What we do to asylum seekers, including children, attempting to reach Australia by boat is arguably permissible under Australian legislation.

It is also arguable that our approach to asylum seekers is unbecoming of a liberal democracy priding itself on being a fair and just nation and, at a minimum, against the spirit of the 1951 Convention relating to the Status of Refugees.

Facts that are being revealed also indicate that, whether we are willing to acknowledge or not, we are potentially setting the foundations of a future Royal Commission into the suffering caused by our current asylum seeker policies.

Arguably, every person from a third-world nation will be an ‘economic migrant’ in one sense. But arguments that asylum seekers from theocracies and war-torn countries, such as Afghanistan, Iran and Sri Lanka, are by-and-large non-genuine refugees is preposterous and defy logic.

As to which side of the argument you stand on will most likely, and sadly, depend on your political affiliation given the politicisation and polarisation of the issue.

When it comes to the government’s attacks on the President of the Australian Human Rights Commission, Gillian Triggs, over her report into children in detention we are entering very dangerous territory that threaten the very foundations of our democracy.

Gillian Triggs has a distinguished career in law, which includes working with the law firm Mallesons Stephen Jacques (as it was known at the time), as a barrister at Seven Wentworth Chambers and appointment as Dean of the University of Sydney Law School. She is also internationally renowned on international and human rights law.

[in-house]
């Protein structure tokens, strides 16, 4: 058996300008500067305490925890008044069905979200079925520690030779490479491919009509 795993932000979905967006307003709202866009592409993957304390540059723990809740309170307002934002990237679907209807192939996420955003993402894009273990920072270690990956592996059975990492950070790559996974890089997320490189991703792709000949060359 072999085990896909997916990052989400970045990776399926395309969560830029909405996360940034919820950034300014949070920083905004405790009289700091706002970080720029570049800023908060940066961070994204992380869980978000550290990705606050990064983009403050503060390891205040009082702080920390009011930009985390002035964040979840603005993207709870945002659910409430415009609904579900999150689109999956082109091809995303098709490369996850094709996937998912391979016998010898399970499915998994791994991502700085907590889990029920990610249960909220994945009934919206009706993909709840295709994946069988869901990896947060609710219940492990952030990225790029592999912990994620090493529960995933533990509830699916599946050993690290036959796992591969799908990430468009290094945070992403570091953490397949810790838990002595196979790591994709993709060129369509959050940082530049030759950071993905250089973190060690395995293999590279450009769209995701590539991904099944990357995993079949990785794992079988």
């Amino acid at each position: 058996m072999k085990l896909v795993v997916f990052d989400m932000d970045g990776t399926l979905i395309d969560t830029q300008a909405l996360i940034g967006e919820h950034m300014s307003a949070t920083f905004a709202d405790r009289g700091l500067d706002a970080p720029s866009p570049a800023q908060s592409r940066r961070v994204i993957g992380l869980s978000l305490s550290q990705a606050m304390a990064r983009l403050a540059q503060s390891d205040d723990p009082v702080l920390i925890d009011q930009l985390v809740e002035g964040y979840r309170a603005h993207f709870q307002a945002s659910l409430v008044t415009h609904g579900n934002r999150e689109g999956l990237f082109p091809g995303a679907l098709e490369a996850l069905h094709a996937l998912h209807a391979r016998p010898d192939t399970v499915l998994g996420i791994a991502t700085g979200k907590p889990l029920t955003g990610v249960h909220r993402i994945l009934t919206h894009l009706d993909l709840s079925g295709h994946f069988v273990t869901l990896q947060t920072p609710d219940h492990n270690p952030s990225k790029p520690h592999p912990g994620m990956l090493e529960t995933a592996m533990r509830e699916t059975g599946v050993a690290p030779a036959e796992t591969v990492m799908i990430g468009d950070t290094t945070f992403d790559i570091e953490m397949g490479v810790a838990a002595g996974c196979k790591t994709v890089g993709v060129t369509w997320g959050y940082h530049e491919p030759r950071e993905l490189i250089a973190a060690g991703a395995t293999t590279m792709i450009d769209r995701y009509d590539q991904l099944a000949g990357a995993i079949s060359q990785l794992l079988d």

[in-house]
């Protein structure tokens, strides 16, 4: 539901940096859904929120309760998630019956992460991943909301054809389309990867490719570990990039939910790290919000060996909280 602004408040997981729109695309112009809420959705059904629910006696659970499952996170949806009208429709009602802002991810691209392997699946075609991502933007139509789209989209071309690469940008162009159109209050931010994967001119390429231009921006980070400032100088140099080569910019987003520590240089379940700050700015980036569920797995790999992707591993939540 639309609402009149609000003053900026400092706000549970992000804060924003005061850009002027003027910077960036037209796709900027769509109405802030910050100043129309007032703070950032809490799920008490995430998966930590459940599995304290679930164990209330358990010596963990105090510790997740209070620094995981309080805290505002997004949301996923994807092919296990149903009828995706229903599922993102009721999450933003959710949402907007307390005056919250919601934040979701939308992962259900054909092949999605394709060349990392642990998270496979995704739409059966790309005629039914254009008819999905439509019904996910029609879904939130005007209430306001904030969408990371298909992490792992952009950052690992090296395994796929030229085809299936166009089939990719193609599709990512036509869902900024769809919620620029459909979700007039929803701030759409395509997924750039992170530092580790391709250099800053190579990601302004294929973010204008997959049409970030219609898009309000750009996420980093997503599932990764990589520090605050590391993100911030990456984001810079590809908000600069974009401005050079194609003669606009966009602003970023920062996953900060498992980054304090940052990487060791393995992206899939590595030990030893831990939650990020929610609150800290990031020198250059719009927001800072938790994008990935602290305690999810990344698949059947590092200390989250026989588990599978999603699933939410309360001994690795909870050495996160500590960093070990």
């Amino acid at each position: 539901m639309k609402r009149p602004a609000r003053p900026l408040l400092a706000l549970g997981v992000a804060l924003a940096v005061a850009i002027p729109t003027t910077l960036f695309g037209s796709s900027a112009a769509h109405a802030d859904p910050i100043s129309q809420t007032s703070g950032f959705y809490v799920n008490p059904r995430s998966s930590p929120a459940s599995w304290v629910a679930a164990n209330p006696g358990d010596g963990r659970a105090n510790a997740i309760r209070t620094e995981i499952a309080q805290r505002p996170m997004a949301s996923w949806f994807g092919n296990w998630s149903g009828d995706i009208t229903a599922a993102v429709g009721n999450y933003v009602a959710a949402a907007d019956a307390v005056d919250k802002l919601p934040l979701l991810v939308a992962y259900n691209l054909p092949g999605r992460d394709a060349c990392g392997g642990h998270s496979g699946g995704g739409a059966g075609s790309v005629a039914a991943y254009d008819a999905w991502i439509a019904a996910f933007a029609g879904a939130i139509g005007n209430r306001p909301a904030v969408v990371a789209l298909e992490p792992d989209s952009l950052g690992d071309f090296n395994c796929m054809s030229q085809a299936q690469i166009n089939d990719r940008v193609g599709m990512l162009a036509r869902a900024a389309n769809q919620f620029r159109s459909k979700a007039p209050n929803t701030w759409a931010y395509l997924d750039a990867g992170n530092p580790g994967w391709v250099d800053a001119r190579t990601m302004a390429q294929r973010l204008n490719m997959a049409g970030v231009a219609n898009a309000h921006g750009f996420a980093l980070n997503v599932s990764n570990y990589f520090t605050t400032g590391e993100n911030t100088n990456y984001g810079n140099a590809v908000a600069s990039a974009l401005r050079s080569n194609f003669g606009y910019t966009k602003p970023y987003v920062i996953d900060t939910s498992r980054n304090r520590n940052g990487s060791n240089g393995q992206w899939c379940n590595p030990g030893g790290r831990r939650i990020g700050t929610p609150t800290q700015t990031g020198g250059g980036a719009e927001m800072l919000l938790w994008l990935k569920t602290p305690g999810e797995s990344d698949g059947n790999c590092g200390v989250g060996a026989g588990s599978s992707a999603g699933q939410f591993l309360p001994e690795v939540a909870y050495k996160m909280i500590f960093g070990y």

The AHRC is an independent statutory body. It does not exist to serve the political agenda or ideology of the government of the day. In fact one of the purposes of the AHRC is to keep governments accountable:

Our Mission

Leading the promotion and protection of human rights in Australia by:
• making human rights values part of everyday life and language;
• empowering all people to understand and exercise their human rights;
• working with individuals, community, business and government to inspire action;
keeping government accountable to national and international human rights standards; (emphasis added)
Source: Australian Human Rights Commission

I concur with our eminent legal scholars who have penned an open letter of emphatic support for Gillian Triggs as President of the AHRC and call upon the government to end their ill-advised and ill-mannered attacks on the AHRC, and its President. This course of action could have serious long-term effects on the independence of statutory bodies generally.

The Liberal Party of Australia politicised and polarised the asylum seeker issue for electoral gain for years now. The timing of the AHRC report which highlights the dire consequences of the policies of successive governments may be seen as inconvenient by the current government, but it has been long time coming.

To cry foul now, to satirically adapt the ill-conceived phraseology of Matthias Cormann, is the government behaving like ‘political girlie men’*.
*Read with an Arnold Schwarzenegger accent.

The government should be addressing the factual findings of the report, rather than attacking its author.

The recent revelations that Gillian Triggs was allegedly offered an inducement to resign are also particularly troubling, must be fully, independently and transparently investigated, and any wrongdoing that may be identified must be punished to the full extent of the law.

Admittedly, there is a hashtag for everything on Twitter, but #IStandWithGillianTriggs.

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